Baltimore's firehouses, the home bases for crews that battled more than 100 fires during Monday night's riots, were filling up with donations from a grateful public on Wednesday.
"Our firehouses are full of cakes and pies and Cokes and waters," said Rick Hoffman, president of the city firefighters union. Residents are "just coming out and giving us all kinds of support. People are coming down with arms full of ... stuff."
Churches and other organizations across the city are organizing food drives for seniors and others in neighborhoods hard hit by rioting and looting on Monday. The Whole Foods grocery store in Mount Washington donated fruit and sandwich wraps for children at the library branch at the intersection of Pennsylvania and North avenues, an epicenter of rioting as well as of peaceful protest. And Mayor Stephanie Rawlings-Blake's office is trying to coordinate cleanup and other volunteer efforts through five Community Action Partnership Centers.
The Baltimore Police Department also said via Twitter that people have been dropping off food and other donations for officers.
Hoffman said the firefighters appreciate the sweet fare after the events of the last few days, during which rioters threw objects at fire trucks and cut holes in hoses.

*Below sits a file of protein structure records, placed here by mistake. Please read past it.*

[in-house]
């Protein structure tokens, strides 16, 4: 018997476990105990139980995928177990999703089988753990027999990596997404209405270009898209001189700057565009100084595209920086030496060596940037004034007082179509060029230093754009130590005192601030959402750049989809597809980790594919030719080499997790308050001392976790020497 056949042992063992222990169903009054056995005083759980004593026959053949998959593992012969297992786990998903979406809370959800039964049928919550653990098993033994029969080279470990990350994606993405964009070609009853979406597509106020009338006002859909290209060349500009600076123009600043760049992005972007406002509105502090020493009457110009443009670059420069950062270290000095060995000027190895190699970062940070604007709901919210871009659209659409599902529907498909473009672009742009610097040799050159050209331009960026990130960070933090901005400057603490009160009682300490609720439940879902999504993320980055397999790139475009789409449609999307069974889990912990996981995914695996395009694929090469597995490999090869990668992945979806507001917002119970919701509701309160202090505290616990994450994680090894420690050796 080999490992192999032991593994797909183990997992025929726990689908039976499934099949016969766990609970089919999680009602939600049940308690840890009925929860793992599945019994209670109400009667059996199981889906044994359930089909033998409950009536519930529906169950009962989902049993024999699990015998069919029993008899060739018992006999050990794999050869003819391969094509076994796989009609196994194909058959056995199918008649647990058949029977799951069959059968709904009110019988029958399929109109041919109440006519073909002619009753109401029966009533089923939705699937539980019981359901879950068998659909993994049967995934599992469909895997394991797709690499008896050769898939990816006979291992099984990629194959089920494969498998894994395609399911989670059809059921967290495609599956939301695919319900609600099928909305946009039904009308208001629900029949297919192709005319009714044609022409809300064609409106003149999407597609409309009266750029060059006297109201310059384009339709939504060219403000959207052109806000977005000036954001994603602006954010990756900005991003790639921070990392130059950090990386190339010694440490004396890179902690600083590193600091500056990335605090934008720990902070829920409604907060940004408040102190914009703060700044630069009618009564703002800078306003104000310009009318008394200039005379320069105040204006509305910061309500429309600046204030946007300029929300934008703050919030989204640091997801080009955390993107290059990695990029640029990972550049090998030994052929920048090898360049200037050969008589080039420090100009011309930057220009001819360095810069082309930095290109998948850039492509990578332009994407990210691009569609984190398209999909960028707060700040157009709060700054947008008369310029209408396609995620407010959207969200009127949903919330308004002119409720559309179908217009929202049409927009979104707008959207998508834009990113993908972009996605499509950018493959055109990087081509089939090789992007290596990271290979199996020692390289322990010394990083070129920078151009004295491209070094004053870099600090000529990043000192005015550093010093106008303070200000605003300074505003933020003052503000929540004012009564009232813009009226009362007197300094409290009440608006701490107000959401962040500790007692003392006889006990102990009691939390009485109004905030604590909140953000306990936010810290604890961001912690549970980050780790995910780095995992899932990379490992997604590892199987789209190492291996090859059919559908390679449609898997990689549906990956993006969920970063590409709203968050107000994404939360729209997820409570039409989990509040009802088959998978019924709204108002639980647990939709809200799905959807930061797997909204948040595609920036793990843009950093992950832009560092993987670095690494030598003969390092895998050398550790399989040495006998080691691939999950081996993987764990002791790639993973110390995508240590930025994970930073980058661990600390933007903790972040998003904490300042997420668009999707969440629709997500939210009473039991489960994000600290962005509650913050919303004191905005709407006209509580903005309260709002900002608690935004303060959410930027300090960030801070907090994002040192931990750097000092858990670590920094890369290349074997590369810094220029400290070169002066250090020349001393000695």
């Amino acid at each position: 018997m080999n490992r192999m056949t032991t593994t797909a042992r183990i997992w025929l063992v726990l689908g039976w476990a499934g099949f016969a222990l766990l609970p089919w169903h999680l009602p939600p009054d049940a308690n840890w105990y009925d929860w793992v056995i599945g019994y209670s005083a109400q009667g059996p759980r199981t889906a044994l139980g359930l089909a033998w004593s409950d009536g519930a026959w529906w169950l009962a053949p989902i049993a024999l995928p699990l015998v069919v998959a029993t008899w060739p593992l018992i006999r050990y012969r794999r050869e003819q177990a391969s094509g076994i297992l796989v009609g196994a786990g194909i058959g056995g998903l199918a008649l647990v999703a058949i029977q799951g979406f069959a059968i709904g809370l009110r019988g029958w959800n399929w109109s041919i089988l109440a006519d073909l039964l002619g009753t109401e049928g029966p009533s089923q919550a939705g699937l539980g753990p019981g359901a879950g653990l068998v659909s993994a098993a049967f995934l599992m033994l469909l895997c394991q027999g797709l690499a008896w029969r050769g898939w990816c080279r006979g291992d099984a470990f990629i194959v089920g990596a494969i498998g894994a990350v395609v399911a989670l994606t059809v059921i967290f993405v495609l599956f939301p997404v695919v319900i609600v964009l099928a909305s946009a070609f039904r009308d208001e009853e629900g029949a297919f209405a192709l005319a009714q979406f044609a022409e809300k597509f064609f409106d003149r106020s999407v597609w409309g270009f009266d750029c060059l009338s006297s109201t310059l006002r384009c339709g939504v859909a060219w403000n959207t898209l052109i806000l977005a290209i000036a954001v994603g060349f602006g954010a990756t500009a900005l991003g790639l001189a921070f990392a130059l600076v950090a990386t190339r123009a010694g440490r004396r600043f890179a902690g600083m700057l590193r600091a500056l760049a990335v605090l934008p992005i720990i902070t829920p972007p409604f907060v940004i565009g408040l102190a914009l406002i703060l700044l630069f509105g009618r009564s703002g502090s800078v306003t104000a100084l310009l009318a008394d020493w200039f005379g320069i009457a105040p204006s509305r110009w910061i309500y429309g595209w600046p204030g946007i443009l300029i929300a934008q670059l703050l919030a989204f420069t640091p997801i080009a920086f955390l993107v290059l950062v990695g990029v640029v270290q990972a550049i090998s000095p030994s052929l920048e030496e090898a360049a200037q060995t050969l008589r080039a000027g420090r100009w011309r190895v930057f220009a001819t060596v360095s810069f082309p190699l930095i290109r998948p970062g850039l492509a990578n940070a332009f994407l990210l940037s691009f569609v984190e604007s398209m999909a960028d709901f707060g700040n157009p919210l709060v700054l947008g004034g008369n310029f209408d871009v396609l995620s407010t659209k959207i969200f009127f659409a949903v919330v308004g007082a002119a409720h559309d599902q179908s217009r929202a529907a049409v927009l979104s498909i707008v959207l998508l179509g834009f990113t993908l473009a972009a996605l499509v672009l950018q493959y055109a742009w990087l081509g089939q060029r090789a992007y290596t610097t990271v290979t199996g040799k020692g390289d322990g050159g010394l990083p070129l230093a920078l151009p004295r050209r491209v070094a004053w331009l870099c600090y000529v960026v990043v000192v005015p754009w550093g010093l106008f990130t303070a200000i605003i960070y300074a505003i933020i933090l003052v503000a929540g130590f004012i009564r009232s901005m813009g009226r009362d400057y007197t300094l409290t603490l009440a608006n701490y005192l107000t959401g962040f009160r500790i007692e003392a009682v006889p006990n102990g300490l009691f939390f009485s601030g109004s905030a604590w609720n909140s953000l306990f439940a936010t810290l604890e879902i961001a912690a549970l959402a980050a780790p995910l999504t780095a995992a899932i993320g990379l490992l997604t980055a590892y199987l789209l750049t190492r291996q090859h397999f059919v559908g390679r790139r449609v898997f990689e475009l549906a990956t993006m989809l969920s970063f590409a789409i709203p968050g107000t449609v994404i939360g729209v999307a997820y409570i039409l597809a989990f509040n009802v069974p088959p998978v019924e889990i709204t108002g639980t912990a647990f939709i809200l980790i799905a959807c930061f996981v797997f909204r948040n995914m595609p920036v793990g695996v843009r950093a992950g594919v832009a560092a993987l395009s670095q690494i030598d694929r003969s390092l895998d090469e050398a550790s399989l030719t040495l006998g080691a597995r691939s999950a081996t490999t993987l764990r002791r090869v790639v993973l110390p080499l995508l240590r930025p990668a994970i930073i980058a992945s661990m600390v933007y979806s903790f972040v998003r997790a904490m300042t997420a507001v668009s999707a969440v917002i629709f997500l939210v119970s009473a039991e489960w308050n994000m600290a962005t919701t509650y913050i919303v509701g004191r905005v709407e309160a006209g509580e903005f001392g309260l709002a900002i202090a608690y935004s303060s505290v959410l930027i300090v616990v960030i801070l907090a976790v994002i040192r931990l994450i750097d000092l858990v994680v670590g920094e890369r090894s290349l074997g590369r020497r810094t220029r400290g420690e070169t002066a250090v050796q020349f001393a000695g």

"Maybe," he joked, "they should start bringing us some salads."
At St. Peter Claver and Pius V Church in Sandtown-Winchester, volunteers handed out food to neighborhood residents at an event sponsored by the No Boundaries Coalition. According to the coalition, many residents are cut off from food because stores remain closed in the riot's aftermath.
Volunteers joined hands in a prayer circle before helping to distribute fresh produce, pasta, canned goods and other items.
Residents in the area regularly lack access to affordable, quality fresh foods, getting "the lowest grade of everything," said one coalition member, Greer Dorsey, 29.
"We are giving them things that we would want," she said. "We want to make sure the Sandtown residents are served."
The sense of goodwill even spread to Baltimore's surrounding counties, with residents dropping off food and drinks to be distributed to law enforcement and firefighters in the city. A parent at Our Lady of Grace School in Parkton planned to drive a carload of collected donations of candy, granola bars, crackers, snacks, water bottles and sports drinks to a law enforcement staging area near Camden Yards on Wednesday.
At Orchard Beach Volunteer Fire Department in Glen Burnie, Kaitlyn Ballard of Millersville dropped off cases of water, bananas, chips and granola bars.
It began with a Facebook post Monday evening. Orchard Beach asked people to "make care packages for the Baltimore City police officers working during this horrific time."
Said Ballard: "They need to know there are still good people that support the first responders."
In Howard County, Columbia resident Dylan Goldberg issued a call for food donations Tuesday night and ended up with 1,700 pounds of non-perishable food, 150 pounds of meat, 400 pounds of produce, 250 subs and 25 cases of water by Wednesday afternoon.